Edited by: Rich Norris
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Each of today’s themed answers is a famous person with the initials LC (which sounds like “Elsie”):
- 36A. Borden cow … and a phonetic hint to this puzzle’s four longest answers : ELSIE (sounds like “LC“)
- 17A. ’70s Wonder Woman portrayer : LYNDA CARTER
- 23A. Wonderland creator : LEWIS CARROLL
- 44A. Her fashion company made the Fortune 500 in 1986 : LIZ CLAIBORNE
- 55A. “Who’s on First?” funny guy : LOU COSTELLO
Bill’s errors: 0
Today’s Wiki-est, Amazonian Googlies
1. Gumbo pod : OKRA
The plant known as okra is mainly grown for it edible green pods. The pods are said to resemble “ladies’ fingers”, which is an alternative name for the plant. Okra is known as “ngombo” in Bantu, a name that might give us the word “gumbo”, the name for the name of the southern Louisiana stew that includes okra as a key ingredient.
11. Sculler’s need : OAR
A scull is a boat used for competitive rowing. The main hull of the boat is often referred to as a shell. Crew members who row the boat can be referred to as “oars”. And, a scull is also an oar mounted on the stern of a small boat. It’s all very confusing …
14. Indian bread : NAAN
Naan (also “nan”) bread is very popular in Indian restaurants, as well as in other West, Central and South Asian cuisines. Indian Naan is traditionally baked in a clay oven known as a tandoor.
16. Sport-__: versatile vehicle : UTE
A utility vehicle is often called a “ute” for short. Nowadays one mainly hears about sports utes and crossover utes.
17. ’70s Wonder Woman portrayer : LYNDA CARTER
Lynda Carter is perhaps best known for playing the title role in the TV show “Wonder Woman” that originally aired in the 1970s. Prior to landing the part, Carter had won the Miss World USA beauty pageant in 1972, representing her home state of Arizona.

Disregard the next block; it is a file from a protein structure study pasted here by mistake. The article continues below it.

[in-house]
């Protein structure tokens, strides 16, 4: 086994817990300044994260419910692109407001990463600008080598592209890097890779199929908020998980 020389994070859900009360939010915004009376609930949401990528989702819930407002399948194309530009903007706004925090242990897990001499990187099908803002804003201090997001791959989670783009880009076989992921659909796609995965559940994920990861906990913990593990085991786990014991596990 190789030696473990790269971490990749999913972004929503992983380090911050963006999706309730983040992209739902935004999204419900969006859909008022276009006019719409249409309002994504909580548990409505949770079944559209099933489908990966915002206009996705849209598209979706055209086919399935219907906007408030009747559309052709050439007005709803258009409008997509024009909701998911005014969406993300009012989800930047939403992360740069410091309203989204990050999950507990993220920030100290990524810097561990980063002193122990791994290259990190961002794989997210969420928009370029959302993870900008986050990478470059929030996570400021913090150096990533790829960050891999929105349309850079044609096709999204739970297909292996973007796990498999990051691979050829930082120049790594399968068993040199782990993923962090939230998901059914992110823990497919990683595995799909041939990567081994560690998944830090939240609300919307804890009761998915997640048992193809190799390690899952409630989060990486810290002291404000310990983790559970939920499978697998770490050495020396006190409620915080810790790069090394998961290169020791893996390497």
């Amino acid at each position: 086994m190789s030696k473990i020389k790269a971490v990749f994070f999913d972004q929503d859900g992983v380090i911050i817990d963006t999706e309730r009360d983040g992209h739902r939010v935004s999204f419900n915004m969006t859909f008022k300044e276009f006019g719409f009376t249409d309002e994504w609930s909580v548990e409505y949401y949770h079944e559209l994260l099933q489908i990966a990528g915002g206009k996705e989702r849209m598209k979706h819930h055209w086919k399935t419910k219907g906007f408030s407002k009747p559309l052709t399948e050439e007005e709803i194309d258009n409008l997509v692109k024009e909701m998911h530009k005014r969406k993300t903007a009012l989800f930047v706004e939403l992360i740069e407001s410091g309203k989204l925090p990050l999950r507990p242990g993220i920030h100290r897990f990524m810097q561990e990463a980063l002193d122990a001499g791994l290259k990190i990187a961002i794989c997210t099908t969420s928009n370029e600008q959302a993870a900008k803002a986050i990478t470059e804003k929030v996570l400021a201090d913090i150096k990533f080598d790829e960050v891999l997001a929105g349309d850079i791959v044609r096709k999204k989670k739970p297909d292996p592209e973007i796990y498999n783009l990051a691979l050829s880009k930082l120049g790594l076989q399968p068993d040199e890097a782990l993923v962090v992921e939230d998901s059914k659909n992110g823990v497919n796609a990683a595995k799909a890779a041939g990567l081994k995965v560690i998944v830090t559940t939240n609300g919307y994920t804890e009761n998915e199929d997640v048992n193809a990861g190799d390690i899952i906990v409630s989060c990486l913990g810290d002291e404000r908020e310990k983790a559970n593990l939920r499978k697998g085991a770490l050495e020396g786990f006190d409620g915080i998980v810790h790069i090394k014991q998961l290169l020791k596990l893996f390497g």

19. Dreidel, essentially : TOP
A dreidel is a spinning top with four sides, often associated with the Jewish holiday of Hanukkah. Each of the four sides on a dreidel bears a letter from the Hebrew alphabet (nun, gimel, hei and shin). The four letters are the initials of the Hebrew phrase “Nes Gadol Hayah Sham” meaning “a great miracle happened there”. According to tradition, children would be taught Torah while hiding in caves away from the Greeks. When Greek soldiers approached, the children would hide their torah scrolls and play with their dreidels instead.
23. Wonderland creator : LEWIS CARROLL
The title character in Lewis Carroll’s 1865 novel “Alice’s Adventures in Wonderland” is based on a child named Alice Liddell. Lewis Carroll (real name “Charles Lutwidge Dodgson”) met the Liddell family while he was photographing Christ Church Cathedral in Oxford, after which he befriended the Liddells. Carroll told the three Liddell sisters (including Alice) a story about a little girl named Alice and her adventures, in order to entertain the children while on a boating trip on the River Isis in Oxford. He elaborated on the story for the girls on a subsequent boat trip, and agreed to write down the tale as the children loved it so much. Carroll’s writings became a full-fledged manuscript, including the author’s own illustrations. It was first published in 1865, three years after that boat trip.
29. Rime : HOAR
The Old English word “har” meant “gray, venerable, old”, and came into English as “hoar” (and later “hoary”) with the same meaning. The term “hoar-frost” dates back to the 13th century, and reflects the similarity of the white feathers of frost to the gray/white of an old man’s beard.
Rime is that beautiful coating of ice that forms on surfaces like roofs, trees and grass, when cold water freezes instantly under the right conditions.
36. Borden cow … and a phonetic hint to this puzzle’s four longest answers : ELSIE
Elsie the Cow is the mascot of the Borden Company. Elsie first appeared at the New York World’s Fair in 1939, introduced to symbolize the perfect dairy product. She is so famous and respected that she has been awarded the degrees of Doctor of Bovinity, Doctor fo Human Kindness and Doctor of Ecownomics. Elsie was also given a husband named Elmer the Bull. Elmer eventually moved over to the chemical division of Borden where he gave his name to Elmer’s Glue.
38. Joint malady : GOUT
Gout is caused by an elevation of the levels of uric acid in the blood. As a result of the high concentrations, the uric acid can crystallize out in tissue causing extreme discomfort. What we tend to call gout occurs when the crystals are deposited in the big toe.
41. Longtime P&G soap “for women” : CAMAY
Camay is a brand of soap produced by Procter & Gamble since 1926. Camay was introduced as a “white, pure soap for women”.
44. Her fashion company made the Fortune 500 in 1986 : LIZ CLAIBORNE
Liz Claiborne was a Belgian American fashion designer and founder of the Liz Claiborne fashion company. Claiborne was the first woman to become CEO of a Fortune 500 company. Indeed, Liz Claiborne Inc. was also the first company founded by a woman to make the Fortune 500 list, doing so in 1986.